Student Corner: Matthew Timberlake
March 1, 2011
- Fourth-year medical student
- Creator of StepStone Med, a web-based medical school teaching tool
Timberlake returned to medical school after spending two years in the Medical Student Research Track (MSRT) developing StepStoneMed. After graduation, he hopes to pursue a residency in urology.
StepStoneMed is based on the premise that medicine is best learned by interacting with patients, not reading textbooks. The program bridges the gap between classroom and clinic and facilitates long-term retention as it teaches clinic medicine to students and residents.
Users have the opportunity to meet engaging virtual patients – memorable characters custom-created to elicit reminders of the diseases they represent – make assessments, consider management alternatives and obtain feedback.
The educational design also offers self-assessment, repetition and review. Complex management algorithms are presented as a series of simple choices, and learners are provided with immediate feedback and frequent opportunities to read more on selected topics. An end-of case review forum provides opportunity for repetition and reinforcement of key topics.
Initial studies on the effectiveness of the program show markedly-enhanced learning and long-term retention of important clinical concepts compared to traditional educational techniques.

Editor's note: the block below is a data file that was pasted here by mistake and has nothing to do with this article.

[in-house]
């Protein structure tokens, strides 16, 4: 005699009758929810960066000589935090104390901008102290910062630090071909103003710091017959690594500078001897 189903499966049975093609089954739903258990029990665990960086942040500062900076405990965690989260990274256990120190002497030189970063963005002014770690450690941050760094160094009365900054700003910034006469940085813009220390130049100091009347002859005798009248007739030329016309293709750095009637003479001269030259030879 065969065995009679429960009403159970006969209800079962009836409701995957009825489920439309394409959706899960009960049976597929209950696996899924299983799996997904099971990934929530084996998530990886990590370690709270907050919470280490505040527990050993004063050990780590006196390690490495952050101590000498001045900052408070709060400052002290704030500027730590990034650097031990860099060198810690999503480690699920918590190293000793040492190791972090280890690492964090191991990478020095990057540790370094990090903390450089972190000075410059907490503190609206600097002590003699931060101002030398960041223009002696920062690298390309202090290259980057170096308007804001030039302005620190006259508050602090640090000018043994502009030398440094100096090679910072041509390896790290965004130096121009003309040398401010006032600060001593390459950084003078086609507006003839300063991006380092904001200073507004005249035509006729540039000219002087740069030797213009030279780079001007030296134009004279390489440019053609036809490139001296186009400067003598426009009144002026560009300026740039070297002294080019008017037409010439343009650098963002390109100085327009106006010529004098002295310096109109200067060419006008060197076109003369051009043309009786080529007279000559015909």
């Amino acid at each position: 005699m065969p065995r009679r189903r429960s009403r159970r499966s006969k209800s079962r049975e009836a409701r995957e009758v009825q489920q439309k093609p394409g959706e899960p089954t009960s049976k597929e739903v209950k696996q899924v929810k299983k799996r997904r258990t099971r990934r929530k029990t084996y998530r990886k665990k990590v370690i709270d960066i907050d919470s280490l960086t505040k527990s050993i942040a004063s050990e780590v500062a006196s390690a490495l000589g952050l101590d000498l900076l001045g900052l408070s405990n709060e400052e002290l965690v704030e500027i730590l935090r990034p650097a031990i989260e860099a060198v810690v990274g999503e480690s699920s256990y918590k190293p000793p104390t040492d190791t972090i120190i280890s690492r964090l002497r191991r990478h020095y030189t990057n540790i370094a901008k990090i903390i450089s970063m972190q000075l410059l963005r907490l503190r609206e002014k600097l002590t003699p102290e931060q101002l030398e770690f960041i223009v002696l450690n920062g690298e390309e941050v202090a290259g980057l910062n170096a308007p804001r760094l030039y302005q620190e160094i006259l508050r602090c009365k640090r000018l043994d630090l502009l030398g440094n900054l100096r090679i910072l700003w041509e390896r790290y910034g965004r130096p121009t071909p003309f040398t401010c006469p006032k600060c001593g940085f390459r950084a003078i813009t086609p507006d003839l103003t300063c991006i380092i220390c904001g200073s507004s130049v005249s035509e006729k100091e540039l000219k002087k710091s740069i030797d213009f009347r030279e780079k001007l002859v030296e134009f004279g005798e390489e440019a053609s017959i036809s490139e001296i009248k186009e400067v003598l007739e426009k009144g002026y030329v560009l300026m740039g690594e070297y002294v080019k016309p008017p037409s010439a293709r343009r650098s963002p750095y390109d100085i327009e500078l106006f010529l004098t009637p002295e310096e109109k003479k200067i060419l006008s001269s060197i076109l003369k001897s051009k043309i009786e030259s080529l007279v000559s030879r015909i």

Custom teaching tool
The ultimate goal is to enhance the platform and case creation software to the point that any attending or resident can efficiently create their own interactive cases to use for teaching, lectures, and presentations. Funding and investment is being sought to help achieve this goal.
Baylor students and faculty are encouraged to visit the site at www.StepStoneMed.com and send feedback to email@example.com. A bcm.edu email and high speed connection with Adobe Flash are required.
Timberlake's mentors on this project are Dr. Mary Brandt, department of surgery, and Dr. David Eagleman, department of neuroscience.